How to Read (With) Benjamin: From Cultural History of Materialism to Materialist History of Culture




Footprint 18 investigates the following issues: what Benjamin understands by the ‘constellation of awakening’, how he conceptualises ‘dialectical images’, his deployment of montage, his refusal of a conception of either progress or decline, and his undertaking to show that the images belong not only to a particular time but attain legibility only at a particular time. Famously, according to Benjamin, image is that wherein what has been comes together in a flash with the now to form a constellation. With regard to the architectural theory Benjamin engaged directly with the tectonic tradition, especially the work of Bötticher. He posited the tectonic unconscious and the deployment of optical instruments as crucial for understanding the development which architecture carried from the luxus capitalist forms of commodity. In light of technical innovations in iron and glass, it expressed a form of projective dream work of the architectural around material realisations as products of the industrial revolution, with long consequences for the future.

Author Biographies

Patrick Healy, Delft University of Technology

After completion of studies in Philosophy and later Sociology and Near Eastern Languages, Pontifical University Maynooth, University College Dublin, Patrick Healy has been engaged in writing, research and teaching, mainly in the area of aesthetics and contemporary art. His recent publications include works on aesthetics, the philosophy of science and artists biographies, including a broad range of other activities associated with his work as Professor of Interdisciplinary research for the Free International University, Amsterdam, appointed 1997. He works as a Senior Researcher and tutor in the Architecture Theory Section at the Faculty of Architecture, Delft University of Technology, and provides lecture series in aesthetics and the Philosophy of Science.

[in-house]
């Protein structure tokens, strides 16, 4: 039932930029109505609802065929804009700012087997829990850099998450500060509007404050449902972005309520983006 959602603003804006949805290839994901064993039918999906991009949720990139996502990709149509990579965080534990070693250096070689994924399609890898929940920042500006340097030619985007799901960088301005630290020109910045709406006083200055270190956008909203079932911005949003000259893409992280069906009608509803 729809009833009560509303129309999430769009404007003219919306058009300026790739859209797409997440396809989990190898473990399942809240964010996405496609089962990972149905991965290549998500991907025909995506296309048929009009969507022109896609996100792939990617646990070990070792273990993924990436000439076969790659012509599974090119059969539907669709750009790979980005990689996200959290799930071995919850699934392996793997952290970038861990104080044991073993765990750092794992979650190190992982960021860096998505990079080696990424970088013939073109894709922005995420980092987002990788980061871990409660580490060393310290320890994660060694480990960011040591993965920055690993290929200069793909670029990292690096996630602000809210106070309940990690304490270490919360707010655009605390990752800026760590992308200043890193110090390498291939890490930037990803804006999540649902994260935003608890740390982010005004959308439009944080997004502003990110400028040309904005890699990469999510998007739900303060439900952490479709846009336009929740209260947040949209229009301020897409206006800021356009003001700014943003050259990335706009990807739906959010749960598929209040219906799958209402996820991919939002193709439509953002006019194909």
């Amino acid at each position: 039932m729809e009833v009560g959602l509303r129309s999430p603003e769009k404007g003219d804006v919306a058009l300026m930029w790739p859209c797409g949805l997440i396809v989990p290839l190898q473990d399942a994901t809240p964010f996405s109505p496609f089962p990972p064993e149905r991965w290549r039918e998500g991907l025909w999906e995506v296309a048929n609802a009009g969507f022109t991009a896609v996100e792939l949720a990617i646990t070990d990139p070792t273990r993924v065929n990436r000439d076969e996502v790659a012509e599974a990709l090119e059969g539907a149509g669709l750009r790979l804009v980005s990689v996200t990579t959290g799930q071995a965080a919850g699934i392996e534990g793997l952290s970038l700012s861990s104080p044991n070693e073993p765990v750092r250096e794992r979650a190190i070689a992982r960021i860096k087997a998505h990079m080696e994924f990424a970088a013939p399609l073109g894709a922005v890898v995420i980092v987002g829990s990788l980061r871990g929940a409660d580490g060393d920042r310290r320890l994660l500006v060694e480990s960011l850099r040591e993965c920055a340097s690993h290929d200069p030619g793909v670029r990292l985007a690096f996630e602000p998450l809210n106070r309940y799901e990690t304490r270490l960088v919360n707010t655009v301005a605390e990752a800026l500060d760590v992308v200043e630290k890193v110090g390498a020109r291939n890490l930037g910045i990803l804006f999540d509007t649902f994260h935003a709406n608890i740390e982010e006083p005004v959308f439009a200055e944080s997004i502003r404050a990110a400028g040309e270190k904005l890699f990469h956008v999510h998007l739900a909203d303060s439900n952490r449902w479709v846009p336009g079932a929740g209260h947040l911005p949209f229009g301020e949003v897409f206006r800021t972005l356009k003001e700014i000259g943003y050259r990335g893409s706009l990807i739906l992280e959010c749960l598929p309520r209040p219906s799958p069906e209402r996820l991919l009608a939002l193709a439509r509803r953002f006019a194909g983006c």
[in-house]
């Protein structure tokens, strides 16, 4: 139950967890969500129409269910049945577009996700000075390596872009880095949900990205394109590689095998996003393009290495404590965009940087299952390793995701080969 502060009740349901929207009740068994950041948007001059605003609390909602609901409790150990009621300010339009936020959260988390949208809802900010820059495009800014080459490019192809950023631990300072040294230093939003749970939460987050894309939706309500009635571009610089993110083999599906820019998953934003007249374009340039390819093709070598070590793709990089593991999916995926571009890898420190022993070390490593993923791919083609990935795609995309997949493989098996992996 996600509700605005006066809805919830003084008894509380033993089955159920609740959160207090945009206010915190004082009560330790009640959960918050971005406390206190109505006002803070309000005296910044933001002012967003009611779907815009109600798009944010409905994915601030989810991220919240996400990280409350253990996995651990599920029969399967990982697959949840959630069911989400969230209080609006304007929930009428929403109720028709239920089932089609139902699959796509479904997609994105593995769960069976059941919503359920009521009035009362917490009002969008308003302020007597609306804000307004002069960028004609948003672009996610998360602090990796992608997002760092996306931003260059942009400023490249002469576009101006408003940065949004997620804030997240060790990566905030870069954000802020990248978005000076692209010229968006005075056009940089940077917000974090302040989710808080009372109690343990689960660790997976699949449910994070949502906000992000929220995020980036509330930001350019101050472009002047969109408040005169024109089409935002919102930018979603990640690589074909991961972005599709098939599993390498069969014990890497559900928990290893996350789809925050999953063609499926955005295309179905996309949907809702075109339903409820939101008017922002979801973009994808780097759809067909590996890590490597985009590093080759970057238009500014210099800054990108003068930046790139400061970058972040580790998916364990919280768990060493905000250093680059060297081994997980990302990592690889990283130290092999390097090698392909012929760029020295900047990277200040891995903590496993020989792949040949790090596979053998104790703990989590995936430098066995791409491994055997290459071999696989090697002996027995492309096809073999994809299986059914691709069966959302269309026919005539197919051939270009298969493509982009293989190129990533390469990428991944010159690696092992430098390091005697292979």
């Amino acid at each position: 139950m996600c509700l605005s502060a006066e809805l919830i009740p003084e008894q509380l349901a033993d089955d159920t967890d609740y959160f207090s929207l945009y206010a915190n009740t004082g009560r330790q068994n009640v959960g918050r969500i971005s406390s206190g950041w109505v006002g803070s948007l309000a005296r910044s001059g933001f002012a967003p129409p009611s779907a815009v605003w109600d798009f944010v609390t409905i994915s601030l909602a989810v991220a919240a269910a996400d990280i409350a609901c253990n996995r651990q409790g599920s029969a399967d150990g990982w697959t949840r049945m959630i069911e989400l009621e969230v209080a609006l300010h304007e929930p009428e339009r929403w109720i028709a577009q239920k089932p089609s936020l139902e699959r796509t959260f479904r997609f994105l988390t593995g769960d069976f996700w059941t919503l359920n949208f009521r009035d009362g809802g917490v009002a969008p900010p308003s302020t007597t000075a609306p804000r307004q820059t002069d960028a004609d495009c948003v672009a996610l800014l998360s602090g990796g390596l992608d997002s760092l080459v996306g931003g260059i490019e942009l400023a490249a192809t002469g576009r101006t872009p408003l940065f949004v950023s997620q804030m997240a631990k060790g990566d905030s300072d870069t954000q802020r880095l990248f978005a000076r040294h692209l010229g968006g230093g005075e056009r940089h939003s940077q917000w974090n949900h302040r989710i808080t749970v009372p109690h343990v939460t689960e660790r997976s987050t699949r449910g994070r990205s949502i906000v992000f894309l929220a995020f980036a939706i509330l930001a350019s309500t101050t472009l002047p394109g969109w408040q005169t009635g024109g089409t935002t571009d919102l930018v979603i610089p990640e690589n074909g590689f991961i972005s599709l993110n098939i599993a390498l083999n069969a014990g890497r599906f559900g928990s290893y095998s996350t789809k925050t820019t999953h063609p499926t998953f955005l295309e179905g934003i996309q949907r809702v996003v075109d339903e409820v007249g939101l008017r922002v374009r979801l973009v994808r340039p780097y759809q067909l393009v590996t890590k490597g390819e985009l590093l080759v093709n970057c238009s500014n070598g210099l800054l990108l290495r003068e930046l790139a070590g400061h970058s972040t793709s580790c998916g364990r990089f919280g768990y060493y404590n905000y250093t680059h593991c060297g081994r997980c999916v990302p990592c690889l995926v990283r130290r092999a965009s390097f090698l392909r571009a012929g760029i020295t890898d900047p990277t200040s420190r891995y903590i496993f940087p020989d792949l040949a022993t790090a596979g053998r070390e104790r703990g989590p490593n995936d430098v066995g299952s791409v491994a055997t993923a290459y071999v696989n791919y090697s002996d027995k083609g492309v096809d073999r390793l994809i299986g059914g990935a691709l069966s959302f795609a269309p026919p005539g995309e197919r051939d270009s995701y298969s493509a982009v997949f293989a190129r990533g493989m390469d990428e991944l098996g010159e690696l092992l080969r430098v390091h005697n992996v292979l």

Andrej Radman, Delft University of Technology

Andrej Radman has been teaching design and theory courses at Delft University of Architecture, Faculty of Architecture since 2004. A graduate of the Zagreb School of Architecture in Croatia, he is a licensed architect and recipient of the Croatian Architects Association Annual Award for Housing Architecture in 2002. Radman received his Master’s and Doctoral Degrees from TU Delft and joined Architecture Theory Section as Assistant Professor in 2008. He is a member of the National Committee on Deleuze Scholarship.


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